Review this page for diagnoses, investigations, red flags and top tips related to Anorectal.

A to Z of Anorectal Symptoms

This presentation is one that is generally straightforward to deal with, and effective treatment can usually be offered immediately.

The temptation to make a diagnosis without examination should be resisted – some of the causes (such as perianal abscesses) require urgent attention and others may, rarely, provide something of a surprise (e.g. fistulae, carcinoma).

This is usually severe and distressing. Because of reflex sphincteric spasm, constipation very often follows and increases the pain and suffering further. Adequate examination is also difficult for the same reason and should not be undertaken unless within the practitioner’s scope of practice; a visual inspection does not yield the diagnosis, a rapid referral should be made.

This is a very common presenting complaint and creates a lot of anxiety in the patient. By far the likeliest causes are haemorrhoids or a fissure, but more sinister pathologies should be considered according to the clinical picture, especially in older patients.

Bleeding from anywhere tends to generate a great deal of anxiety. If that bleeding is from the rectum, and the patient is a child, then the stress levels inevitably multiply. So while this is a relatively unusual presentation, it will often present as an ‘urgent’ and typically require much reassurance. Any clinician will have to deal with their own anxiety too – of working within their scope of practice and not overlooking the rare serious cause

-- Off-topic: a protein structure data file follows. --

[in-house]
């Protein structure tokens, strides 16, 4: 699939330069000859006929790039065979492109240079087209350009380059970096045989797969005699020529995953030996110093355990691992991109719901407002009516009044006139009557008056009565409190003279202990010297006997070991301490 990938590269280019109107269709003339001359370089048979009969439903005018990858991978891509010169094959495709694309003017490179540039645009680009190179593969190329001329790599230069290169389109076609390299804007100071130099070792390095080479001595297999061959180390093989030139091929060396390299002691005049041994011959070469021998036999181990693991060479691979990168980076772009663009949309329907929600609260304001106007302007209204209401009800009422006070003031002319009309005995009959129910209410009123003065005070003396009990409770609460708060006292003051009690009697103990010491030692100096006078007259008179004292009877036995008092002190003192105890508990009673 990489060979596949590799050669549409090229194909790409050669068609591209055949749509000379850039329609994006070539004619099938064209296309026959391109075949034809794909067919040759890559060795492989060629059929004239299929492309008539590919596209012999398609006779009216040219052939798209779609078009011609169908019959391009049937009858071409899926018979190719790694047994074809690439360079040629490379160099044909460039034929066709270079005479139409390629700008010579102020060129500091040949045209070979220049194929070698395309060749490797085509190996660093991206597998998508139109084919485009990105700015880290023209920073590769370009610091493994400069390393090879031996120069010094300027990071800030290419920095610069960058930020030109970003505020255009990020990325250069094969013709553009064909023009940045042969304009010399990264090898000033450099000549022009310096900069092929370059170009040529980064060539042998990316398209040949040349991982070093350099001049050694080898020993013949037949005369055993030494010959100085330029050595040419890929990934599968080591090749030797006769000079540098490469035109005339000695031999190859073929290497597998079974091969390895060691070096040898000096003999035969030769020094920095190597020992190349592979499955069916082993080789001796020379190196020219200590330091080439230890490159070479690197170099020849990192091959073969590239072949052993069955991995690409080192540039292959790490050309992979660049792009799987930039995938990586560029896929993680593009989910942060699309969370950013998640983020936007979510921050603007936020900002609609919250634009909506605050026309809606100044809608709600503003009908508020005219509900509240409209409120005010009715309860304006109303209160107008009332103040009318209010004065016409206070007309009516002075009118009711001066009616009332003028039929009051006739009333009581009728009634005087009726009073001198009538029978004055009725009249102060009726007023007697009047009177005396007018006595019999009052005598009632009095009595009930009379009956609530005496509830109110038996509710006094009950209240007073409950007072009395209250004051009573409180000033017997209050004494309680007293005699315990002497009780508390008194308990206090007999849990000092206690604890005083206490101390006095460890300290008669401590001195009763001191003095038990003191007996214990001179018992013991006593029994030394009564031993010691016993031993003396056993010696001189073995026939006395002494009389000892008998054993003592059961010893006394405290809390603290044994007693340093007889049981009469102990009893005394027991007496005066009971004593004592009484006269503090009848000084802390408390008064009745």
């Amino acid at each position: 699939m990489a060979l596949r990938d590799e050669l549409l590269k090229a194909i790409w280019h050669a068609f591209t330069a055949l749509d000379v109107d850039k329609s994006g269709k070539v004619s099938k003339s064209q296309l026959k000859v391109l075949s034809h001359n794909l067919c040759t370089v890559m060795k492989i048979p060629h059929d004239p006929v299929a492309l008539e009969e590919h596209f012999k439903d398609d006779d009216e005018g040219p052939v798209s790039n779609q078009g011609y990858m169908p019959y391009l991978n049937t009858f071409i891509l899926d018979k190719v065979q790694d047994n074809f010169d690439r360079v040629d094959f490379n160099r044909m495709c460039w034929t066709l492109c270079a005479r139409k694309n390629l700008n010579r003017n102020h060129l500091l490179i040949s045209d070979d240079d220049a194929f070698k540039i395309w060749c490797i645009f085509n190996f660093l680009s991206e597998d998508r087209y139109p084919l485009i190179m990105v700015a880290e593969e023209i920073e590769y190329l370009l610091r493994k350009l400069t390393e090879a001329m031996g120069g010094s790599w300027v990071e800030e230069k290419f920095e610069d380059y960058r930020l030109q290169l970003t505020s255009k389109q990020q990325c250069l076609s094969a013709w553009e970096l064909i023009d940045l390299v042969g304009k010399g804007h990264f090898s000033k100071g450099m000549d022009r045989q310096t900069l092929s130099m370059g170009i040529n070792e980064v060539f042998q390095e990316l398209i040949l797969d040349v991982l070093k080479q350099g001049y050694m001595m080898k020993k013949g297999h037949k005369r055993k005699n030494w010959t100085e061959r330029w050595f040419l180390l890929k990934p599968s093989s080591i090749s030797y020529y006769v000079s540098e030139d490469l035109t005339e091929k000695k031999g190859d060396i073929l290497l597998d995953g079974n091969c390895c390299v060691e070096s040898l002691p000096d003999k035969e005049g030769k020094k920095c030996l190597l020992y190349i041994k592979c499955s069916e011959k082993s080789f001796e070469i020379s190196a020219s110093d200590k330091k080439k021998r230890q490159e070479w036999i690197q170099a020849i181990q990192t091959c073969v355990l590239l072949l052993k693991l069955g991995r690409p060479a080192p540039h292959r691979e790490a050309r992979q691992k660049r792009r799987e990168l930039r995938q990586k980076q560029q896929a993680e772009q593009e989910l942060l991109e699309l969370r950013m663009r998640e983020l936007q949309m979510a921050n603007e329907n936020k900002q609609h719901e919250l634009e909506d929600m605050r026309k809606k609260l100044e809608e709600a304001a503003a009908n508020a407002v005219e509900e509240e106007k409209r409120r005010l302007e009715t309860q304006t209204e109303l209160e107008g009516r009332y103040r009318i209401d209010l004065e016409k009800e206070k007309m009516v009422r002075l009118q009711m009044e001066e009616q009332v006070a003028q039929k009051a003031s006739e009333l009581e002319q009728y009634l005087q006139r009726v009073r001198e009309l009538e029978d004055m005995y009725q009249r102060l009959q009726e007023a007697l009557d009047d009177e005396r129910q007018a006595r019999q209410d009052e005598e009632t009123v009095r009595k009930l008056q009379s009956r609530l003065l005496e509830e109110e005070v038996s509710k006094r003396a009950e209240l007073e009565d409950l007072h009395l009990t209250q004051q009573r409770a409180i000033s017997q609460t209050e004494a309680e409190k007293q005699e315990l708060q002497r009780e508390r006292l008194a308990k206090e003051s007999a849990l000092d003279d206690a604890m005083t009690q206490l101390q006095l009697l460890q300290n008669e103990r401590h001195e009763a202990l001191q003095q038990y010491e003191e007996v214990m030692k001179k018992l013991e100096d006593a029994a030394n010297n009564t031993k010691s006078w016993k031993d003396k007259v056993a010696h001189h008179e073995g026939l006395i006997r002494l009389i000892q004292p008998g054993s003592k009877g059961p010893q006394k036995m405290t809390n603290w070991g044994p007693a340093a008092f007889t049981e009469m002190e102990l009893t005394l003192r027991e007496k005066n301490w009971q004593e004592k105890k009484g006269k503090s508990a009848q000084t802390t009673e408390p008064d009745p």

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Nursing in Practice Reference is based on the best-selling book Symptom Sorter.

The experts behind Nursing in Practice Reference are Marilyn Eveleigh who is Nursing in Practice’s editorial advisor and a primary care nurse in East Sussex, Dr Keith Hopcroft who is the co-author of Symptom Sorter, a GP in Essex and Pulse editorial advisor and Dr Poppy Freeman, a GP in Camden and also a clinical advisor to Pulse.

For use by healthcare professionals only, working within their scope of professional practice. Nursing in Practice Reference is for clinical guidance only and cannot give definitive diagnostic information. Appropriate referrals should be made following individual practices protocols and employer expectations, locally agreed pathways and national guidelines.